Fred Frailey Blog

Amtrak’s $700,000 Auto Train idea

  • Comments 10

The best idea I’ve ever had made a couple hundred grand for my employer. I felt good about it. So imagine the pride of Amtrak employees who thought up and pushed through a genuinely good plan that deals with a perennial customer-service issue involving the Virginia-to-Florida Auto Train. Namely, when will I get my car off the train?

From the time you arrive at the end of the run in Lorton or Sanford, it takes up to 30 minutes to get the first cut of auto carrier cars spotted and to begin unloading. Depending upon how many vehicles are aboard the train, another 60 to 90 minutes can pass before you see your Old Dependable being driven off the train. Some people are oblivious to the wait. But for those who can’t wait to get out, Amtrak by about March 1 will have a solution: Pay a $50 premium and Amtrak guarantees your vehicle will be one of the first 20 off the train.

This was one of the proposals put forth last September by Amtrak’s product-development team, and specifically (I am told) by employees Dennis Lyons and Pat Pietrantonio. I suspect this service will be fully subscribed every day. If so, the math suggests this will bring in more than $700,000 in additional revenue while costing Amtrak not a dime and making a lot of customers happy. Figure on maybe $550,000 or so this year, which is already underway.

Now, here’s a tip from Fred: If the Auto Train yard crews continue to switch the auto carrier cars as they have in the past, you can save your $50 and also be one of the first 30 or 40 vehicles off the train by surrendering your vehicle for loading at about 2:45 p.m. By then, there is only one cut of auto carriers left to load, and at each end this cut is also the first spotted for unloading. No guarantees! Maybe the yard crews will assemble and disassemble the trains differently. If you try this, let me know the results—Fred W. Frailey

  • Hooray!  Now, if Amtrak would only start selling seat reservations for specific seats.  If only 10% of their 30M passengers would bite for $5 a seat, that'd be a cool $15M a year.

  • Here's another low cost tip that would increase customer satisfaction.  Force employees who drive the cars to wear coveralls with no pockets.  All the change in my car was cleaned out on my 2006 trip on Auto train.

  • did you not tell of this awhile back?

  • Seaboard dude: Yes, I wrote a couple of months ago that I had found the secret to being first off the train, but withheld the secret, not wishing at the time to hack off the people who work on the Auto Train. Now that Amtrak is asking $50 to be first off (an idea I endorse, obviously) I feel less reason to be secretive. So I revealed what I had witnessed and how (unless Amtrak changes it switching routine) being one of the last to arrive all but guarantees being one of the first off. Like I said, that may change; no guarantees. But Amtrak crews are handling the cuts of cars in the most logical and expeditious manner, and changing that just to thwart my advice to those few of you who ride Auto Train would be cutting off your hand to spite yourself, wouldn't it?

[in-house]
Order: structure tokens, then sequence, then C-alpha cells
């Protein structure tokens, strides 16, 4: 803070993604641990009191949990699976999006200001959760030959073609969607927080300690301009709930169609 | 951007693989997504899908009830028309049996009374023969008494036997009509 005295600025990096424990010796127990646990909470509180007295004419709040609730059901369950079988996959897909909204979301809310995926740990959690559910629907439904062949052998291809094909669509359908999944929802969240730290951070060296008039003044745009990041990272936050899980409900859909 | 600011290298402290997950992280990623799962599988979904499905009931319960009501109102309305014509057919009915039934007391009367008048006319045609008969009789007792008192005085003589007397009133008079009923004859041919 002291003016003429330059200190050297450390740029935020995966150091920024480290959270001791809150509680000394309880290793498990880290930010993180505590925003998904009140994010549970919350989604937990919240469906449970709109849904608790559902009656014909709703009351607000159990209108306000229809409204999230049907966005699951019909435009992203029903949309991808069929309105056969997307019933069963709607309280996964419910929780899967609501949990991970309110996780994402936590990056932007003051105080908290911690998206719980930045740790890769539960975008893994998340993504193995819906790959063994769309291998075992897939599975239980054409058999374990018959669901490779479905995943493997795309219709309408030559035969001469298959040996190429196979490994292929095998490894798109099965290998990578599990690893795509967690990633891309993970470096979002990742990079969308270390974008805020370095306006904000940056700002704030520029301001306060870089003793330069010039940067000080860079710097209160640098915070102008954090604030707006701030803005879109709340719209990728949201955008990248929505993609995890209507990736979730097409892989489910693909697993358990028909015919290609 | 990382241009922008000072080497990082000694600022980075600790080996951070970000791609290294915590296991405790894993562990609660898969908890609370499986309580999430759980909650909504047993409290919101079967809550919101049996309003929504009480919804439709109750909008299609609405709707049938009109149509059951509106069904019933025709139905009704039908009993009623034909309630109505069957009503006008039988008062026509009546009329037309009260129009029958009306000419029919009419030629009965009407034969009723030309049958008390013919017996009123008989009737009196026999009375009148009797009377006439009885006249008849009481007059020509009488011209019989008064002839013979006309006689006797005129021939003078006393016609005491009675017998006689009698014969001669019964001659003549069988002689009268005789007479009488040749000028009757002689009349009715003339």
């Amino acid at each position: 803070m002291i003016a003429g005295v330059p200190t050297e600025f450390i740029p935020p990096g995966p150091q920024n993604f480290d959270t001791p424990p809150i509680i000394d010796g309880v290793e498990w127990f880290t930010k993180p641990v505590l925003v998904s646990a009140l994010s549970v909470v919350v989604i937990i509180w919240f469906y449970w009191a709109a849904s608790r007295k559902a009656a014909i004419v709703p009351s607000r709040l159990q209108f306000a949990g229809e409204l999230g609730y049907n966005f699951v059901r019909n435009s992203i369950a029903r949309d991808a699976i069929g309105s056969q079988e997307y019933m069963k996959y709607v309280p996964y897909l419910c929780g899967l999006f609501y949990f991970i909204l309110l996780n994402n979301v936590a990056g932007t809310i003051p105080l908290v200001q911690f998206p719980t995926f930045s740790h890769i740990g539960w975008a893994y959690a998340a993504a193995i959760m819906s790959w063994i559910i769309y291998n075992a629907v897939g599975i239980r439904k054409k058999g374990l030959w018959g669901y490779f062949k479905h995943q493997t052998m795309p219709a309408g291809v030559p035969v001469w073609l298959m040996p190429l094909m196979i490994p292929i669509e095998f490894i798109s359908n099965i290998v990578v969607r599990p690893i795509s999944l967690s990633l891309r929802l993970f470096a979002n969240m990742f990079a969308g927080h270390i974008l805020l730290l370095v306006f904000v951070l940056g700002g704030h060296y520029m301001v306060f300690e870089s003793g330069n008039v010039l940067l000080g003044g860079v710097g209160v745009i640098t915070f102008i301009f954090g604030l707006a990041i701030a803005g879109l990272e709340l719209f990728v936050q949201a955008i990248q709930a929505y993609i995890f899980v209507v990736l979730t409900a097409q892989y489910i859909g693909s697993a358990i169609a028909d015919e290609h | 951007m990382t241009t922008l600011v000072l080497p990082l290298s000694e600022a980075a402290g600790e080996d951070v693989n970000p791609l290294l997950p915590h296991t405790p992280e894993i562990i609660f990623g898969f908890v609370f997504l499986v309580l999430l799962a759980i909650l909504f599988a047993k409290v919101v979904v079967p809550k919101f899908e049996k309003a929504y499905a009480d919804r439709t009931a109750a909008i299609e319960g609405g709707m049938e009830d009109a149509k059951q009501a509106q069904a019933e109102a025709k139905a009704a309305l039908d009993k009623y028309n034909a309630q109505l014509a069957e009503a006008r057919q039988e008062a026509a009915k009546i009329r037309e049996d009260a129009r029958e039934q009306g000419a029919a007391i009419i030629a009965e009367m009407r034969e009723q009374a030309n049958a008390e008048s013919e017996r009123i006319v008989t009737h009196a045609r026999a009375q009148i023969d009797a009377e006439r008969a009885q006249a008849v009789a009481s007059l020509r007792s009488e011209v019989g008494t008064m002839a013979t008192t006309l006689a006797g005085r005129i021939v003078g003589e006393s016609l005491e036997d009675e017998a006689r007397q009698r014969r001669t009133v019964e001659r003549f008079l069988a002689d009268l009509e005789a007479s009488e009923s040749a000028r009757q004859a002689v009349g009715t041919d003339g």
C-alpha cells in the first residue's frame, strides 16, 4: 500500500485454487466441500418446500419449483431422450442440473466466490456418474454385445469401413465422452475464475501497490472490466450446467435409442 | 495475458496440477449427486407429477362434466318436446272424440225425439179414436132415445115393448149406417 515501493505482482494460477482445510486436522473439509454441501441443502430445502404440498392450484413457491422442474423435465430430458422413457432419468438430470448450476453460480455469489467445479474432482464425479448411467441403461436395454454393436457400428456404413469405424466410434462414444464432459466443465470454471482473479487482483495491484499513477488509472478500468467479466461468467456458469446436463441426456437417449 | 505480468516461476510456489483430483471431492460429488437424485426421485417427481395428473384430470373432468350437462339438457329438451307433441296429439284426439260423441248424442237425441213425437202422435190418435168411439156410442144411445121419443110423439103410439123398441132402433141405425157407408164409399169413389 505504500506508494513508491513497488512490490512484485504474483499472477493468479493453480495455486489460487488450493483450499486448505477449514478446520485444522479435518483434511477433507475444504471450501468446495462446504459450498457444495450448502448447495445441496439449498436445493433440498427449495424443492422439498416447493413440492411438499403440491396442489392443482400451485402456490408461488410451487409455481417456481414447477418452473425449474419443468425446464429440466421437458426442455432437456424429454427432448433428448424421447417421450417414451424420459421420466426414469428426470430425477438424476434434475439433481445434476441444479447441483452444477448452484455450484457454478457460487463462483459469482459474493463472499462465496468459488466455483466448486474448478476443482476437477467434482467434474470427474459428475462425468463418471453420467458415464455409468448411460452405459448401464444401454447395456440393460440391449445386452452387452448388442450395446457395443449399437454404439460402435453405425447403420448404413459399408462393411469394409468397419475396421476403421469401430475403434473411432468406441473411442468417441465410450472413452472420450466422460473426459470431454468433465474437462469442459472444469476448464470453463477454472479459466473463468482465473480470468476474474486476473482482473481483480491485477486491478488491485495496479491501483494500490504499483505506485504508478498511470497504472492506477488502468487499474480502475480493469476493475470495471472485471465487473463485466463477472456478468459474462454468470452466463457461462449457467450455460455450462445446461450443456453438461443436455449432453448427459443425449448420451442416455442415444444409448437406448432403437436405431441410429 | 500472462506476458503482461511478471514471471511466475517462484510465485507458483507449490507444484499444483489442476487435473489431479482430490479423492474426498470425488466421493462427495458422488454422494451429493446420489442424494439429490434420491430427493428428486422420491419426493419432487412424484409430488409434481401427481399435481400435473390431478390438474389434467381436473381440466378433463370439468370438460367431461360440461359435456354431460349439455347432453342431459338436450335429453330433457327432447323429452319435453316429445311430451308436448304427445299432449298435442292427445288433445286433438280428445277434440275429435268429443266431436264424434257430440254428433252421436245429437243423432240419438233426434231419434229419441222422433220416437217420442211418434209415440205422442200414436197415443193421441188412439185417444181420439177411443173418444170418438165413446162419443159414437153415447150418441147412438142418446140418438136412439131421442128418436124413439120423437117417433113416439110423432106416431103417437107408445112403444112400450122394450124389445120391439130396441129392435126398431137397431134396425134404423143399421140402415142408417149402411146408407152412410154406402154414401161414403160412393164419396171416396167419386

Fred F

  • A better low-cost tip: don't leave change in your car.  I use an EZ Pass (and a SunPass in FL).

  • Al,  I understand your comment and on a one-on-one basis I apprectiate the advice.  I use EZ Pass as well - the loose change has more to do with food purchases than anything else.   But in the bigger picture, is this how Amtrak should be perceived by the non-railfan traveling public.  Do we just wink and let this go on simply because this is how it's always been?

    I haven't taken Auto Train since.  Not saying I'm a regular Florida traveler, but the few times I have gone there I've thought long and hard about my options.  

  • gravely fan,

    We picked up our car in Sanford one trip and some wise*** had turned the car heat and seat heaters on "full". A few four letter words helped "cool" us down, and we still keep comig back.  There's a sour apple in every bushel; luggage gets stolen in airports on a fairly regular basis, but people still fly.

  • Yeah, Fred, we accidently discovered that trick when we took our 4th Autotrain round trip a couple years ago. We were running late getting into Sanford and that had us in the first 10 vehicles off in Lorton! (course, we also had to wait till the last seating to eat dinner)

    I often wondered if the oversize vehicles were first off regardless?

  • The only "uh-oh" I've got is what happens when more people then Amtrak plans on pay the $50?

  • Chill out America. If you are coming south in the winter, just stand in the sun and enjoy the Florida sunshine, If going north you will miss the D.C. rush hour if you are a bit late getting your car. I wrote a remark about Fred's "secret" when he first wrote it as being very smug and still feel that way. Get a life Fred and smell the roses.

Amtrak’s $700,000 Auto Train idea